Edward A. Shanken, the award-winning author of Art and Electronic Media, had a few things to say in the comments section of last week’s post asking whether new media has been accepted in the art world. Since the comment itself is autonomous and substantive enough to warrant its own post, I’m republishing it here in the main section of the blog. It’s worth reading. Twice.
As historian of photography John Tagg (1993) has noted of the reception of an earlier “new media,” the more experimental aspects of photography were not well-assimilated and the impact of the discourses of photography and contemporary art on each other was highly asymmetrical: the latter changed very little, while the former lost its edge in the process of fitting in. Ji-hoon Kim (2009) has further observed that despite the extraordinary assimilation of video by MCA, much experimental film and video, particularly the sort of material championed by Gene Youngblood in Expanded Cinema (1970), and its progeny, has been excluded from mainstream museum shows, while being celebrated in exhibitions held in new media contexts. Inevitably, new media and the longer history of electronic art will be recognized by MCA as well, once a potential market for it is developed and promoted. Proactively theorizing the issues and stakes involved may play an important role in informing the ways in which that merger unfolds. Needless to say, many in the NMA community are wary of losing this critical edge in the process of assimilation”¦
At a panel I convened at Art Basel in June 2010 with Bourriaud, Peter Weibel, and Michael Joaquin Grey, the gap between NMA and MCA became increasingly clear. One obvious indication of this gap was demonstrated by the simple fact that Weibel, arguably the most powerful individual in the NMA world, and Bourriaud, arguably the most influential MCA curator and theorist, had never met before. Citing the example of photography and Impressionism, Bourriaud argued that the influences of technological media on art are most insightfully and effectively presented indirectly, eg. in non-technological works. As he wrote in Relational Aesthetics, “The most fruitful thinking ”¦ [explored] ”¦ the possibilities offered by new tools, but without representing them as techniques. Degas and Monet thus produced a photographic way of thinking that went well beyond the shots of their contemporaries.” (p. 67). On this basis, he states that, “the main effects of the computer revolution are visible today among artists who do not use computers” (p. 67). On one hand, I agree that the metaphorical implications of technologies have important effects on perception, consciousness, and the construction of knowledge. But on the other hand, this position exemplifies the historical, ongoing resistance of mainstream contemporary art to recognize and accept emerging media.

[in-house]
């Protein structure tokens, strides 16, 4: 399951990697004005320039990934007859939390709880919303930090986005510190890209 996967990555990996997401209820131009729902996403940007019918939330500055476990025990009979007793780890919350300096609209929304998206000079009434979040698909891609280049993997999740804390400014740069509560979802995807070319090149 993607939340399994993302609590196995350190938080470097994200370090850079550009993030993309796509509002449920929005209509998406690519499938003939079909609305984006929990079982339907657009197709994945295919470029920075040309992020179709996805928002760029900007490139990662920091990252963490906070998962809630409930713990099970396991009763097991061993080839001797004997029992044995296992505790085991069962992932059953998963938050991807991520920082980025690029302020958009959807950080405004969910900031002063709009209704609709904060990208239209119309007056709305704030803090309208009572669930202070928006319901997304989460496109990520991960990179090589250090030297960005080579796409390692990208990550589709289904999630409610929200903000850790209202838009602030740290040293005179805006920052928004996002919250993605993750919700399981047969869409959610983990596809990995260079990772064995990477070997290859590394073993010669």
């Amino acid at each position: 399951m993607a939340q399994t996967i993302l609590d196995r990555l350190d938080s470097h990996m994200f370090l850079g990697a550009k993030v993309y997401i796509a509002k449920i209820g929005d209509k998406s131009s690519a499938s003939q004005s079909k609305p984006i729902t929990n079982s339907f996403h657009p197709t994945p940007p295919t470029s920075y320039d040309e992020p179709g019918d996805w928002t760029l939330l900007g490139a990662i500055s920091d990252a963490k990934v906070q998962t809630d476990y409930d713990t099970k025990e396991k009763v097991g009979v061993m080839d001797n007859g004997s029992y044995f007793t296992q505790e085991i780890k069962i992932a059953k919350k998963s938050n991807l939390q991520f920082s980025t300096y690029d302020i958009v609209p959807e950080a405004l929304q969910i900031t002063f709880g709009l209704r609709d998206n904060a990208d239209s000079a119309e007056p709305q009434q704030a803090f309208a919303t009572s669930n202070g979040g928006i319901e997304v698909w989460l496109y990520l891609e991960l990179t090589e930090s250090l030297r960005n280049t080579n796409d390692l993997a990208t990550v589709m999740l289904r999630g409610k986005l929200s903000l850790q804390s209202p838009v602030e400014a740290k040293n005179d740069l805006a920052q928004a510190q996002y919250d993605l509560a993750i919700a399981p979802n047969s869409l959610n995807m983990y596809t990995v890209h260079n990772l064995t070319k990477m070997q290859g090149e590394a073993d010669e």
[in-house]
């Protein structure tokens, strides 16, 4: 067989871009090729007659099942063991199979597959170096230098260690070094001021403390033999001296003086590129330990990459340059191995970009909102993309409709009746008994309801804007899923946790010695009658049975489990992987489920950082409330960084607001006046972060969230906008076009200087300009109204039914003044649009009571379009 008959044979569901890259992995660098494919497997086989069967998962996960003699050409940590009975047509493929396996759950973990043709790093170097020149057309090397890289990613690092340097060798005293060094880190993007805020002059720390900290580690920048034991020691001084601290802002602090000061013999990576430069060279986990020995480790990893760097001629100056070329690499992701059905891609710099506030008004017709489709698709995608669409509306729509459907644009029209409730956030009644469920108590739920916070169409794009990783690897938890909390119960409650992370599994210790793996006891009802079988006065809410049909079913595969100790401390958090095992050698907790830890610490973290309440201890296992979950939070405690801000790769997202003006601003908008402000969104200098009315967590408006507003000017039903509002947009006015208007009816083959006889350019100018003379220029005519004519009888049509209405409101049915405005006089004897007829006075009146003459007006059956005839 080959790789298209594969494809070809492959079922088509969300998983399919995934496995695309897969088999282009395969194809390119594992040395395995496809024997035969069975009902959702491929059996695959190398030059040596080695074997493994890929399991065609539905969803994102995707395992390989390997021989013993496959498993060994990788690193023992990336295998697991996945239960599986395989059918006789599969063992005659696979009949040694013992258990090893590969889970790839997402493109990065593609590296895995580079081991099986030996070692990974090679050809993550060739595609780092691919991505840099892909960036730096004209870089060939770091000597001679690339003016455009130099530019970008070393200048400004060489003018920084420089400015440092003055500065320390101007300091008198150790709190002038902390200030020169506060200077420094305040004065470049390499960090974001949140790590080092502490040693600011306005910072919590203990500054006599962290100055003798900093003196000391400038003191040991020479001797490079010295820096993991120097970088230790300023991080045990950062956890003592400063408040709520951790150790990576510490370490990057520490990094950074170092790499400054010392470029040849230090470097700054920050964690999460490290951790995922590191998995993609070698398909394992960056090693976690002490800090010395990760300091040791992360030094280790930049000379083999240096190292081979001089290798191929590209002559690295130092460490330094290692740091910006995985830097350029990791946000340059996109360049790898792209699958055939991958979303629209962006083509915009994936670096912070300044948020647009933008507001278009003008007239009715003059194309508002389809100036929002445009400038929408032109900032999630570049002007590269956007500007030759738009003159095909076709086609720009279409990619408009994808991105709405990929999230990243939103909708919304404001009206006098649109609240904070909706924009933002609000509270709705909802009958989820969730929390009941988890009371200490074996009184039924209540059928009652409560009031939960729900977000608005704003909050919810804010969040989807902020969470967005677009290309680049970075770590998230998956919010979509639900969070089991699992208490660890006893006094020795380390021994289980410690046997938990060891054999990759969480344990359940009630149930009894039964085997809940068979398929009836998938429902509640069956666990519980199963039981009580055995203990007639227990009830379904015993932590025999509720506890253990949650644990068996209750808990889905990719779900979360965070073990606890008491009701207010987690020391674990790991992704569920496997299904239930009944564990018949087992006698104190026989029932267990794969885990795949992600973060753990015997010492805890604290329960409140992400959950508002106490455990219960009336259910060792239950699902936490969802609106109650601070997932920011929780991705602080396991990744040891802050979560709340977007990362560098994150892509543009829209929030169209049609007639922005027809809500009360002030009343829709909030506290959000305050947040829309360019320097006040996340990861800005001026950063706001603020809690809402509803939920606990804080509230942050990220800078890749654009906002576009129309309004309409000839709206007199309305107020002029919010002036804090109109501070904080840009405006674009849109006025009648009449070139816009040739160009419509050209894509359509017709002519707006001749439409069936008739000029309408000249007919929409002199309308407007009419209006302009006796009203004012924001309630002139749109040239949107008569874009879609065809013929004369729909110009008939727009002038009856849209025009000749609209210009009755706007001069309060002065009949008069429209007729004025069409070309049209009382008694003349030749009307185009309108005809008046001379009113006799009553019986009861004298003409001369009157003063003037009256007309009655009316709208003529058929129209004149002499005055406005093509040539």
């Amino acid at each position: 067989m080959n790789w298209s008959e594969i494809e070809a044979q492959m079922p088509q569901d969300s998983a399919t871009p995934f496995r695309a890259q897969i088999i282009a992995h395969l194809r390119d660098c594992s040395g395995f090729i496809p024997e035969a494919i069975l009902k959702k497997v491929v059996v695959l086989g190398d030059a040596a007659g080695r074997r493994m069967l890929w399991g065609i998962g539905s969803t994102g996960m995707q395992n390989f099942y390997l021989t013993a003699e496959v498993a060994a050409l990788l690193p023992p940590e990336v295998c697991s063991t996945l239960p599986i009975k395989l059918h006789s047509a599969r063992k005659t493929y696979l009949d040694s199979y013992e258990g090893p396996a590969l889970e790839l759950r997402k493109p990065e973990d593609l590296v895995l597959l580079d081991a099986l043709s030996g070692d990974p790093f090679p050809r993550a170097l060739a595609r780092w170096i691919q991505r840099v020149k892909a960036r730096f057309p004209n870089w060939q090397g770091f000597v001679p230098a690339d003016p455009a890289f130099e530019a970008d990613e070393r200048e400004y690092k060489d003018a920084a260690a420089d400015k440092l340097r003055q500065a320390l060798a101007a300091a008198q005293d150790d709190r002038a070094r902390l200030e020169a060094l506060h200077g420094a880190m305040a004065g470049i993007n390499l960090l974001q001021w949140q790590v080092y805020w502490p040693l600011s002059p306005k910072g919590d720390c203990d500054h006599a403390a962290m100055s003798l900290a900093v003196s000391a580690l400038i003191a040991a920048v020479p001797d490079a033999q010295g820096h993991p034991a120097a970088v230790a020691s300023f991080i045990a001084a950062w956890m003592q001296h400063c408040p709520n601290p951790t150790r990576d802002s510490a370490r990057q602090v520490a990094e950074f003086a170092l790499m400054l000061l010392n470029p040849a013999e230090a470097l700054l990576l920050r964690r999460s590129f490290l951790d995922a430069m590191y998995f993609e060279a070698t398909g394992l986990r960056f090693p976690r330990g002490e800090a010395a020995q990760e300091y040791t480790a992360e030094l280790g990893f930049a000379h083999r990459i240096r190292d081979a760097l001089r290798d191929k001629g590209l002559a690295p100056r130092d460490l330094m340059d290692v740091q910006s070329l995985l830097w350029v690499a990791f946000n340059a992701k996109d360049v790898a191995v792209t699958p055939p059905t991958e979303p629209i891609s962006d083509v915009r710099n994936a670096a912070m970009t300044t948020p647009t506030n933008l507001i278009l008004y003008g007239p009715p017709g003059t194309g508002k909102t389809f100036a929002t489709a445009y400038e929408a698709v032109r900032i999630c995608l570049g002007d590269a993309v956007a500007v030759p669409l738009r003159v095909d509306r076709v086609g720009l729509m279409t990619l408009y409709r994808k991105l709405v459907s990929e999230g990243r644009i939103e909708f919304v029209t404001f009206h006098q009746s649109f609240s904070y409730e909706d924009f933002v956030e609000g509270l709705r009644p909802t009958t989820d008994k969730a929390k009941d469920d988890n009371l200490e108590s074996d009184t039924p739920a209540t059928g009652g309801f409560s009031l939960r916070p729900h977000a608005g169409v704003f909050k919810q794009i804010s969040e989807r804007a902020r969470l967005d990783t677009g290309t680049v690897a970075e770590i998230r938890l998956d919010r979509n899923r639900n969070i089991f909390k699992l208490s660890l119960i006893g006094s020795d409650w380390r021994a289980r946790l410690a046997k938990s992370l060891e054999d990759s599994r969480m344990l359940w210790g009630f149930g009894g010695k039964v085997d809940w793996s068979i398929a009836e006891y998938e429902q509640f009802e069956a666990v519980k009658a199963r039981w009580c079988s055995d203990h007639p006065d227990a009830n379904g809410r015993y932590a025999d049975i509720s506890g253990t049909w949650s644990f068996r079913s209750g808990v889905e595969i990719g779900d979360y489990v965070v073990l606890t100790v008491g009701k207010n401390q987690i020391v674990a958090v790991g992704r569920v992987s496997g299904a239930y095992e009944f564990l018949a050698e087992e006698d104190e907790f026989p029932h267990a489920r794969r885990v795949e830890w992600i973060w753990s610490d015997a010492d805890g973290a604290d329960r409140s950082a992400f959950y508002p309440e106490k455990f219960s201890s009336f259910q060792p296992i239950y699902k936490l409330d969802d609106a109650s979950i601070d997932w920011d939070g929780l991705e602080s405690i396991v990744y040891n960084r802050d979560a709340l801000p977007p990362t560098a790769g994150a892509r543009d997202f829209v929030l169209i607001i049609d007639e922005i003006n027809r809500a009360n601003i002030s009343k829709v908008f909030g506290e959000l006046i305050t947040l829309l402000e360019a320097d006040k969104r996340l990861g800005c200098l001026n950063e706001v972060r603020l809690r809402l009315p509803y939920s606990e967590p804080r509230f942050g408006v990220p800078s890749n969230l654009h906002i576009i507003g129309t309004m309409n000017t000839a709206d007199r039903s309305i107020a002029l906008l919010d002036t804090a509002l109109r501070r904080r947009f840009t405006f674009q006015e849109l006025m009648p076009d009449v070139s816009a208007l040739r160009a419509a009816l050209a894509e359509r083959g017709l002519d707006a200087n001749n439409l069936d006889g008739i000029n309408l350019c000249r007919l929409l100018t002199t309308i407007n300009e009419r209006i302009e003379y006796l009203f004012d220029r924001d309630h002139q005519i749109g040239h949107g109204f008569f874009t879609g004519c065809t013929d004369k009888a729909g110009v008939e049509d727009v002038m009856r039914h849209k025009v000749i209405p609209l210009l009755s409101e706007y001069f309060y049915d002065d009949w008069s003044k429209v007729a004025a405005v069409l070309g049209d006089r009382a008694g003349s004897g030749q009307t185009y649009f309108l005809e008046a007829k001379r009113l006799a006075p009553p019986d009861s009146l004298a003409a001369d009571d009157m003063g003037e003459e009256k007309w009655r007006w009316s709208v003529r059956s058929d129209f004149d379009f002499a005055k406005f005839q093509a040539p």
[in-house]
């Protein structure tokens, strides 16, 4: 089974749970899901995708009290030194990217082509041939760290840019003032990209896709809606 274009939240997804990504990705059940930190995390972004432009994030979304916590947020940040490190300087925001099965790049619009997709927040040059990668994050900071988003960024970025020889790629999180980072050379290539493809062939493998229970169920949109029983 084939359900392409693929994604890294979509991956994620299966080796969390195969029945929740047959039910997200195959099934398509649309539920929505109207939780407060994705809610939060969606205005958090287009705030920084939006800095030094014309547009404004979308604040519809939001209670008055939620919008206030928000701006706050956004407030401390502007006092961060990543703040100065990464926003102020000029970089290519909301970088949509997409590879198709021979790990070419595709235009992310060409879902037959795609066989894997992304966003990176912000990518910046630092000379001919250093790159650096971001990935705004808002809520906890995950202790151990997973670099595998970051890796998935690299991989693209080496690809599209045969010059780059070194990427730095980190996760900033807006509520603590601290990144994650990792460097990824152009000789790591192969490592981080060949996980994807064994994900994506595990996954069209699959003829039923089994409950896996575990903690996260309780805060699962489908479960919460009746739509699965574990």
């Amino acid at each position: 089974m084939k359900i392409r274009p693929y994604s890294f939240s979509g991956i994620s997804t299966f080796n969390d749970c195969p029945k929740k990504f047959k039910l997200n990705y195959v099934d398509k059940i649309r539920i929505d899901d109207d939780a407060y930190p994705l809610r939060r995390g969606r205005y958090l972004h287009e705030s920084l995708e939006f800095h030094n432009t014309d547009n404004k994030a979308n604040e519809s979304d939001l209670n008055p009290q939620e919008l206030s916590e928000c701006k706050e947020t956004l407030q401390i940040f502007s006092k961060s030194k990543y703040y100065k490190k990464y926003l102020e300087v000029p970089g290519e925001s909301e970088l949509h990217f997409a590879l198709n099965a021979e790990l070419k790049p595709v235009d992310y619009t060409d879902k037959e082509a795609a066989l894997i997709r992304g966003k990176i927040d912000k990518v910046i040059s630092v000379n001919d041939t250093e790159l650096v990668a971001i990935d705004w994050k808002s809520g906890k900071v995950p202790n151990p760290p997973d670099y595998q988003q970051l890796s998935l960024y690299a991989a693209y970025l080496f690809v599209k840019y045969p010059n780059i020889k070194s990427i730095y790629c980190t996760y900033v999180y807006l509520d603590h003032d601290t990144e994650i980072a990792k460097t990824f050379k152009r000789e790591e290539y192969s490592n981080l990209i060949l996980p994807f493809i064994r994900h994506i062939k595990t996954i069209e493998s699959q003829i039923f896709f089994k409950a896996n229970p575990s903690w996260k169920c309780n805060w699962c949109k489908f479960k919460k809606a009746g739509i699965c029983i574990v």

Peter Weibel astutely picked up on Bourriaud's distinction between direct/indirect influences and pointed out the hypocrisy of valuing the indirect influence of technology while ignoring the direct use of technology as an artistic medium in its own right. Weibel accurately and provocatively labels this “media injustice.” Indeed, the implicit/explicit dichotomy that Bourriaud constructs serves only as a rhetorical device to elevate the former member of the pair — the lofty, theoretical ideal – at the expense of the latter — the quotidian, practical tool. That epistemological logic of binary oppositions must be challenged and its artifice and ideological aims deconstructed, in order to recognize the inseparability of artists, artworks, tools, techniques, concepts and concretions as actors in a network of signification.
If indeed there is a growing number of exhibitions that include work by artists who employ new media tools in one way or another, very little has changed. There remains a more or less autonomous new media artworld (what I call NMA) that has its own institutions, galleries critics and historians, journals and university departments. The NMA is rarely invited to the mainstream contemporary artworld (MCA) and when it is, it is generally those works that already obey its rules that get tapped.